After commenting on the carols, Steve makes some observations that highlight the nature of the fight between municipalities like Lafayette and New Orleans are having with incumbent providers.
Telecoms have claimed that for the municipalities to get into the telecommunications business, it would be unfair competition and costly to the companies and against the system of free enterprise. Lafayette is not the only Louisiana city to compete with the telecommunication companies. Recently, New Orleans has unveiled its free wireless Internet to the city starting first with the Central Business District, French Quarter and downtown warehouse districts.The issue is not only about bandwidth. It also involves community sovereignty. That is, do communities have the right to provide the infrastructure and services needed to provide for the development of their community at large and their economy? Historically, communities have had that freedom. The incumbent telecommunication companies have been actively working to deny communities that option through the FCC, through the Congress, through state legislatures and through the courts.
After New Orleans made the announcement of the free wireless Internet, the city alleged that BellSouth threatened to revoke an agreement by BellSouth to provide a building that the city would use for its emergency needs. BellSouth has denied that threat and those version of the facts.
Steve also includes a link to an earlier story on the New Orleans Wi-Fi controversy with BellSouth that includes some great quotes from New Orleans' Chief Technology Officer Greg Meffert on the role the city sees their Wi-Fi network playing in the Crescent City's recovery.
In that piece, Steve makes another on-the-money comment:
BellSouth can be a partner in this rebuild and if it is saddened by the Citys free Internet by threatening to renege on an offer of substantial importance to the city, then it should state its position as clearly and as transparently so all of us know exactly where the company stands on this issue.Of course, BellSouth could do that, but that would imply that the company has some interest other than its own at heart. It doesn't. It won't.
As folks in Lafayette have known; as folks in Alexandria have known; as folks in Houma have known; and as folks in Lake Charles and New Orleans are now learning, BellSouth serves only its own interests. When the interests of the company and the interests of the community diverge, BellSouth must choose to act in their own interests.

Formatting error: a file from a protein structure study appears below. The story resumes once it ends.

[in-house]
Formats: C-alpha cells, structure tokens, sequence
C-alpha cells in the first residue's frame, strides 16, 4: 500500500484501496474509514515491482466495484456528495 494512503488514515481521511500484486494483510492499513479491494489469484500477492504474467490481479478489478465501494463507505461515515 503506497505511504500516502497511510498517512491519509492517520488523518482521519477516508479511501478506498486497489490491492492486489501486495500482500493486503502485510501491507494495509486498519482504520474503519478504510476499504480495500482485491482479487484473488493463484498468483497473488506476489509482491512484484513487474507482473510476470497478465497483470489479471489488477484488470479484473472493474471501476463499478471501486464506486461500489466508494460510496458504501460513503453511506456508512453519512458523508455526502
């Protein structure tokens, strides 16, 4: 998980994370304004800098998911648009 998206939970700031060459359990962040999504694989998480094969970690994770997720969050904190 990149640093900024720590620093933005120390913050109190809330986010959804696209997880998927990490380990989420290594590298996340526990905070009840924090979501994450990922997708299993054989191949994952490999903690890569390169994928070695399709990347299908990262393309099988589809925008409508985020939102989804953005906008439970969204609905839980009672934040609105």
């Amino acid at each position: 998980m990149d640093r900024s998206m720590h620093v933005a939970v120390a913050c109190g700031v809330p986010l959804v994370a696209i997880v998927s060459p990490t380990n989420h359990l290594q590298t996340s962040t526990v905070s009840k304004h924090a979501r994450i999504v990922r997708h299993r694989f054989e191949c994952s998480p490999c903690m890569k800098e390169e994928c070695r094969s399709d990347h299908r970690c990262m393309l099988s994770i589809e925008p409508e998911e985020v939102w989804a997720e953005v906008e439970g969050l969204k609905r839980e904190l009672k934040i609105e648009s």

Fine. I have no problem with that. What I do have a problem with is when BellSouth actively works to prevent communities from acting in their own interests as the company continues to do in the case of Lafayette and New Orleans.
This obstinate obstructionism to communities acting in their own interests would seem to contradict what the company claims to be their corporate values. Among them are:
Our Customers: We are driven by the needs of our customers. We understand our customers' needs and deliver innovative products and services to meet those needs.BellSouth's actions in Lafayette and in New Orleans fly in the face of those declared corporate values. Either the statement of values is a sham or BellSouth Louisiana is operating in bad faith.
• • •
Our Communities: Everywhere we do business we strive to make our communities a better place to live, work and grow.
• • •
Integrity: Every action we take reflects the highest ethical standards. We interact with our customers, our employees and our shareholders with honesty and integrity.
I've been working on information technology issues in Louisiana since 1997. I've had the opportunity to observe BellSouth work to stifle competition in this state throughout that time. First, they worked relentlessly to eliminate competition from the competitive local exchange carriers. Then, they worked to drive independent Internet service providers (ISPs) off of their networks. They have a captive customer in the state of Lousiana, which is (depending on the source) either the largest or second largest customer (roughly $60 million in taxpayer dollars annually!) BellSouth has in its nine-state service area.
When Bill Oliver was a member of the Louisiana Board of Regents for Higher Education, the company tried to capture the Louisiana Optical Network Initiative (LONI) Project, the scientific research network the Board of Regents is creating, in part, out of the fiber network assets the state has obtained along interstate highway rights of way. Let none call that using a public position for private gain!
At every step along the way, BellSouth has fought change, fought innovation, fought to preserve its dominance. That might be good for its stockholders, but it's been bad for Louisiana. Their tactics in Lafayette have been bad for this city. Their tactics in New Orleans are, again, running counter to the interests of that city.
The last bastion of the company's hold on Louisiana is the Legislature where legislators know a hell of a lot more about getting re-elected than they do about the role of technology in economic development.
Katrina and Rita shattered the status quo in Louisiana. I believe the impact of those storms was so powerful that they even shattered the bubble that has protected BellSouth in Baton Rouge. That's why John and I and the folks at Lafayette Coming Together have decided to join with LUS in working to repeal the so-called Municipal Fair Competition Act that BellSouth has used as a tool to block progress on the LUS fiber project.
LUS negotiated that law with BellSouth believing they were dealing with an honorable opponent that would abide by the outcome of the negotiations. They were not. It's time, then, to dismantle the legal structure that was built on that false premise of good faith bargaining. It's time for New Orleans, Lafayette and other communities to stand up and say to BellSouth, "Enough is Enough!"